Sunday, March 21, 2010

Inconstant Spring

Inconstant everything, it seems. Yesterday was the first day of spring, and after a whole week of decent, warm, sunny weather, winter gave us a parting bite.

Fortunately, here in Jeff City we missed having any accumulation of snow, although towns not too far away got a couple of inches. No, we only got dreary, cold rain, and in midafternoon it changed to sleet—sloppy, wet ice pellets thrashing down from above. The ground was too warm for it to collect.

As the sleet fell, we were driving around town getting some items at Lowe’s and K-mart. Cat litter, some batteries, more contact lens cleaner, and things even more boring than that, plus a little flat of pansies for the front planters. (Remember, tomorrow is Edna Day!)

The sleet collected in the corners of the windshield, making fogged-up patches on the inside. With it coming down like that, it turned our routine shopping into more of a chore. Especially the parts where we hurried to stuff our new acquisitions into the car.

I am however grateful for the brief ferocity of the sleet, which continued during the only time I was outside, because I didn’t want to be tempted to look too closely at my recent accomplishment: the cleaned-out flower bed in the terrace over our retaining wall.

That was one of my big yardwork achievement this week. I might have put it off a few days longer, but news from our accountant late Monday morning made me so agitated I couldn’t sit staring at a computer anymore, so in three hours that afternoon I cleared out the dried-up biomass from this entire garden. And that is a chore.

But when I was done, I felt very satisfied. The mental agitation had served me well, because the whole thing had gotten done in record time. And the difference in the garden is astonishing, visually. I didn’t take any “before” pictures, but last summer this whole area had been covered with grasses and coneflowers, peonies, irises, columbines, daylilies, and much more.

And it’s always a race in February and early March to get this bed cleared out before the daffodils, bloodroots, and others get too high and fragile. So this year, I did pretty good.

It is nice to see all the shoots coming up, the red peony buds, the little green triangles of new iris leaves, the little tufts of star-of-Bethlehem, and the paradoxically pinkish-green new growth of the columbines.

And of course with it opened up again, it is easy to see the garter snakes who live in this area. As with other parts of our yard, they love to sunbathe and hunt for bugs on this terrace. I think at least a few of them overwintered in burrows under the rocks in this bed. I’ve been enjoying them as they emerge from hibernation.

All week now, since I cleared out the bed, I’ve been attracted to it. Whenever I go outside for something, even just getting in and out of the car, I walk over to the wall and peer around, enjoying the view of new growth, and looking for those cute snakes. And I usually see one or two.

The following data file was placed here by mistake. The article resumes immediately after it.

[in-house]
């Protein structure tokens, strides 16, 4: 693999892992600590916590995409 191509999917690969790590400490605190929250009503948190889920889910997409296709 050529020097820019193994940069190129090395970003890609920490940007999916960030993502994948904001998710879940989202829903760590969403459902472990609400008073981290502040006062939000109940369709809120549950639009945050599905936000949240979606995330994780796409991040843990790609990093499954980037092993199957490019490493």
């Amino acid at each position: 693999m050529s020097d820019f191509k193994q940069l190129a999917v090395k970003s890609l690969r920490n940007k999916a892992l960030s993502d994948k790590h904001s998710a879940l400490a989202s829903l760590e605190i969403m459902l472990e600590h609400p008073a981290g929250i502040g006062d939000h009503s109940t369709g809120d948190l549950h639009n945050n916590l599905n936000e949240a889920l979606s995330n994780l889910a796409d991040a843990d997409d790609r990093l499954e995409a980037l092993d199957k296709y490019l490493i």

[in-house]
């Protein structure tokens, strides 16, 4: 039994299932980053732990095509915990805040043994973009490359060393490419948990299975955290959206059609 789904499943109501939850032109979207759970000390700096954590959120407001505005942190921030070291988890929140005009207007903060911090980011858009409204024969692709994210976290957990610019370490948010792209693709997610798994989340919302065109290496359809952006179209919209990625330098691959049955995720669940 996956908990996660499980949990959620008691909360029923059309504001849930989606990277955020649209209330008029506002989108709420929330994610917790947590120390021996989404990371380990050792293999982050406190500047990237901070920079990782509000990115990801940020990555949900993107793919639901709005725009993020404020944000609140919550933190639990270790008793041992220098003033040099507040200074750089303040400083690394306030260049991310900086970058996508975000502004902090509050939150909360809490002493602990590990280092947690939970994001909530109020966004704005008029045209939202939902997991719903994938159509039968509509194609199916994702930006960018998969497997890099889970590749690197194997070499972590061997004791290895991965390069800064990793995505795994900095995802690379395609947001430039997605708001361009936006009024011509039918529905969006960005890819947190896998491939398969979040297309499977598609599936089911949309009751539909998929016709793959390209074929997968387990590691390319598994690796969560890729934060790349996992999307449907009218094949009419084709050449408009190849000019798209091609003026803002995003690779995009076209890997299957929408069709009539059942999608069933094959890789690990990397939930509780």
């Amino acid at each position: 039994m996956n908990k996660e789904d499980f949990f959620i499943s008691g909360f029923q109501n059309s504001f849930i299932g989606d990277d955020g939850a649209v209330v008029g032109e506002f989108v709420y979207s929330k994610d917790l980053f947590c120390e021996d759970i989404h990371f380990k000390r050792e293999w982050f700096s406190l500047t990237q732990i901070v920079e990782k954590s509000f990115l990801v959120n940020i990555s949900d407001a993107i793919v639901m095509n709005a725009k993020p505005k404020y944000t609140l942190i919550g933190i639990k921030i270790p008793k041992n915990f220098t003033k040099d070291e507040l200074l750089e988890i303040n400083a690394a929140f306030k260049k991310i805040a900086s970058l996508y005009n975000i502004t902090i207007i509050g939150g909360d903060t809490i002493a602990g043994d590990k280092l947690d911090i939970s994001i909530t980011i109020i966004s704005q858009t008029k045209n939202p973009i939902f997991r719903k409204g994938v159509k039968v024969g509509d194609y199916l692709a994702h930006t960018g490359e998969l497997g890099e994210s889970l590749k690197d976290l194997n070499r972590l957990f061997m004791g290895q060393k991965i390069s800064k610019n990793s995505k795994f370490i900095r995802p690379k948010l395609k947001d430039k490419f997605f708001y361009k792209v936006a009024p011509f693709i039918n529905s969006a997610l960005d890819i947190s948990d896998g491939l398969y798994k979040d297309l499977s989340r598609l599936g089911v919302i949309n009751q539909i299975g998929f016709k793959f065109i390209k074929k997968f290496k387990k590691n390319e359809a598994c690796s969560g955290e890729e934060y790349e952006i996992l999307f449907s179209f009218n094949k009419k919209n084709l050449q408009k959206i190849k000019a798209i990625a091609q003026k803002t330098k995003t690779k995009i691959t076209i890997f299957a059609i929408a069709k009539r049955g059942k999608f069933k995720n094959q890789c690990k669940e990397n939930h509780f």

There’s been one, in particular, that’s remarkable. It’s a smaller garter snake, and the first time I saw him (it could be a “her”; I don’t know), he was in a loose curl under a rock ledge. He was slow. I poked him gently and he suddenly writhed, opened his pink mouth wide, and waved his gaping head all around, like a blind snake vowing to strike everywhere at once.

Maybe he was cold, or maybe in need of shedding. I don’t know. But I let him be. I’ve seen him a few times since then. The garter snakes are so tame in early spring, when they’re getting used to the new year, at the borderline of “just warm enough to be active,” and it seems like they haven’t had their coffee yet. I took some pictures of the little guy.

But Friday afternoon, I discovered him in the street. Unmarked, apparently uninjured, but dead. It’s a mystery. Did a snake-phobic, ignorant, hateful passerby spy him and fling him hard onto the pavement? Or did he get himself out into the street, then get injured just bad enough to do him in? Did a neighbor cat get him?

I was saddened, whatever happened. I picked him up and positioned him back next to the rocks that were his home and refuge. I am hoping that, well, an opossum or some other critter will happen by in the night and decide that a freshly deceased garter snake is good eatin’.

But I didn’t look out there today, because it would have made me sadder if I’d seen him exposed there by the rock, so still, even for a snake, a wet black ribbon, staring at the rainclouds, collecting sleet in the folds of his body.

How quickly everything can change, from hibernation to life to death, and from winter to spring to winter . . . to soon it will be spring again.

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